Scientia Professor Martin Green | The ‘father of photovoltaics’

Scientia Professor Martin Green, the inventor of PERC solar cells also known as the ‘father of photovoltaics’, has been awarded the Global Energy Prize for his research; the first Australian to win the prestigious award.

Scientia Professor Martin Green | The ‘father of photovoltaics’

Scientia Professor Martin Green is also known as the ‘father of photovoltaics’. In 2014 he was the head of the team who were able to crack the 40% barrier for energy efficiency conversion, and we wrote last year about his victory to win the prestigious Global Energy Prize worth more than $820,000.  According to the UNSW website, his research group is the largest and best-known university-based photovoltaic research group in the world.

As the inventor of the PERC solar cells, (Passivated Emitter and Rear Cell) Professor Green has a very impressive pedigree with regards to his solar research and knowledge. His official title is Director of the Australian Centre for Advanced Photovoltaics at UNSW – and he focused on inventing the widely used PERC solar cells.

“The PERC cells pioneered by UNSW now reflect 50% of world production. During that time, we’ve seen solar move from expensive energy to inexpensive energy.  Our work on PERC has driven that.” Professor Green said.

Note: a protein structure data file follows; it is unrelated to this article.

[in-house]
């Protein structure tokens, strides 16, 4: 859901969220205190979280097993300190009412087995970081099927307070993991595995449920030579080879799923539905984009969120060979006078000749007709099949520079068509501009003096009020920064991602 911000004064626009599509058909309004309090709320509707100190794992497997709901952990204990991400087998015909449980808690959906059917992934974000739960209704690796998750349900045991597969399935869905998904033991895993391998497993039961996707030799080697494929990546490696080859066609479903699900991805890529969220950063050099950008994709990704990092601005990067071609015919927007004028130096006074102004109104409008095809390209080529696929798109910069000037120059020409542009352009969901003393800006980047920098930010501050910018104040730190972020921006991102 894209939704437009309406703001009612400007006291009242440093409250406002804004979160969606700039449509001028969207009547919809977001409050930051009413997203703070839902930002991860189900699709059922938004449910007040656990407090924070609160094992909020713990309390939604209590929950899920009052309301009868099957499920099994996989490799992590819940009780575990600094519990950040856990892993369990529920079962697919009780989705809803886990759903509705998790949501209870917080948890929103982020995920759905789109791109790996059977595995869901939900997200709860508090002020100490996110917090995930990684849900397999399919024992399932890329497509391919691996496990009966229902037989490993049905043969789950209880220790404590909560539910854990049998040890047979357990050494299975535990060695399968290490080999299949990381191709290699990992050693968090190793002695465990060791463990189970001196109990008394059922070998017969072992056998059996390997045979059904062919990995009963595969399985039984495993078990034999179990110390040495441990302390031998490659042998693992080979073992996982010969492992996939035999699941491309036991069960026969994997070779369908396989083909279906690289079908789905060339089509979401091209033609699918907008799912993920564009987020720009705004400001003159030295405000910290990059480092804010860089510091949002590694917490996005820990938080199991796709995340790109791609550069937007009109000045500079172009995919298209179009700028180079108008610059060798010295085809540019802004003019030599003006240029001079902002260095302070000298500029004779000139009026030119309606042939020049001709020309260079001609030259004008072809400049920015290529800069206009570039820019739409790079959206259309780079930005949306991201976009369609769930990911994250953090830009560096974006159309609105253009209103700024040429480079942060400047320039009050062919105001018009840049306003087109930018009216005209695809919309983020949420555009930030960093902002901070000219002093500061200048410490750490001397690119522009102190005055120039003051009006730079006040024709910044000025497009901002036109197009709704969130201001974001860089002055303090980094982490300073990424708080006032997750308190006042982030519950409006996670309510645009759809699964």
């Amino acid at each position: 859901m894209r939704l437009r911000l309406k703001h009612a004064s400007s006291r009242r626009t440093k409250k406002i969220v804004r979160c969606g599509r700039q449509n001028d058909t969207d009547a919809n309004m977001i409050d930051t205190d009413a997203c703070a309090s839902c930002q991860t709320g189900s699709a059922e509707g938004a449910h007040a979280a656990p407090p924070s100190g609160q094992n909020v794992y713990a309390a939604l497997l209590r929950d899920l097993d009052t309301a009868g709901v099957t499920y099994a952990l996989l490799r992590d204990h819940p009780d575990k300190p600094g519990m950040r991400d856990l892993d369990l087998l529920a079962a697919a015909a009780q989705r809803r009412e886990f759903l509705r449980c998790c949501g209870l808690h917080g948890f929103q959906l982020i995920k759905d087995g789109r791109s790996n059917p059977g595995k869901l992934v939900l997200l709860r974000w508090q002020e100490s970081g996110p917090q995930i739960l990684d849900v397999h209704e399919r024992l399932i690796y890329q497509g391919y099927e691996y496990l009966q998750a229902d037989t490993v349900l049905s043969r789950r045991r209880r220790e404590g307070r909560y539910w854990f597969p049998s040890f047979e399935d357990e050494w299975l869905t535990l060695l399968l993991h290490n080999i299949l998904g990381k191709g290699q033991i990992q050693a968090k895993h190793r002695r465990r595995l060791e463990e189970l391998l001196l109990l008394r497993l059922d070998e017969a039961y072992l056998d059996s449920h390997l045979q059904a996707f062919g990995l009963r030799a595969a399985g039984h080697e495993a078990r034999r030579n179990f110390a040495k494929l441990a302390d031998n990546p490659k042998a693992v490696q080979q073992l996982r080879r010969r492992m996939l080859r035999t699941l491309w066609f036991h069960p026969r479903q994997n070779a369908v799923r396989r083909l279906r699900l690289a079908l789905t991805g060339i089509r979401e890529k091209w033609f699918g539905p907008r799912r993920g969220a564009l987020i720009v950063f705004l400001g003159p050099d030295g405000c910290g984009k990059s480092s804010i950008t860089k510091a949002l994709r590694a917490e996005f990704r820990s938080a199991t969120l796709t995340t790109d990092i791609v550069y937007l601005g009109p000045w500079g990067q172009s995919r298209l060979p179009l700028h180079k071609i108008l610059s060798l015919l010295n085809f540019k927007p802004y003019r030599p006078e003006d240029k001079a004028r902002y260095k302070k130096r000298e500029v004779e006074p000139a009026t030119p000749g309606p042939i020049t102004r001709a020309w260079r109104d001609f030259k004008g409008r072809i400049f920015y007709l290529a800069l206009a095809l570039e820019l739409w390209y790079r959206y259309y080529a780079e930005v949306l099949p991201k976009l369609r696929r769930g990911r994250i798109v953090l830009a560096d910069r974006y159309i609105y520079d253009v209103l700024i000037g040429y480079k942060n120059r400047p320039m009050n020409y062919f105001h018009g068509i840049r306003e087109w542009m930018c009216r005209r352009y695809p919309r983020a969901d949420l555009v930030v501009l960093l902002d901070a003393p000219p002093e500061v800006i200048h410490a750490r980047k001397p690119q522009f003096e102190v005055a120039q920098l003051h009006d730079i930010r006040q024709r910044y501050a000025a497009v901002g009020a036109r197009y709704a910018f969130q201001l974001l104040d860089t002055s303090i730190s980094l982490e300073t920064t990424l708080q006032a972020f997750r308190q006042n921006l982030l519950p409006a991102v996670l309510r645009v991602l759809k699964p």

A report on the UNSW website notes the large amount of PERC solar cells being sold is increasing year-on-year, and gave us some statistics on the future of these cells:

“PERC solar cells are now becoming a commercial standard throughout the world, with sales exceeding US$10 billion in 2017 and predicted to exceed US$1 trillion by 2040. Their use is predicted to save at least $750 million in power production costs in Australia alone over the next decade.” the article states.

UNSW and solar power have been synonymous over the past few years as they roll out such as a $29.2m grant for solar cell research

Professor Green will be speaking at the Research Excellence Summit: Asia-Pacific at UNSW Sydney on 19-21 February. 

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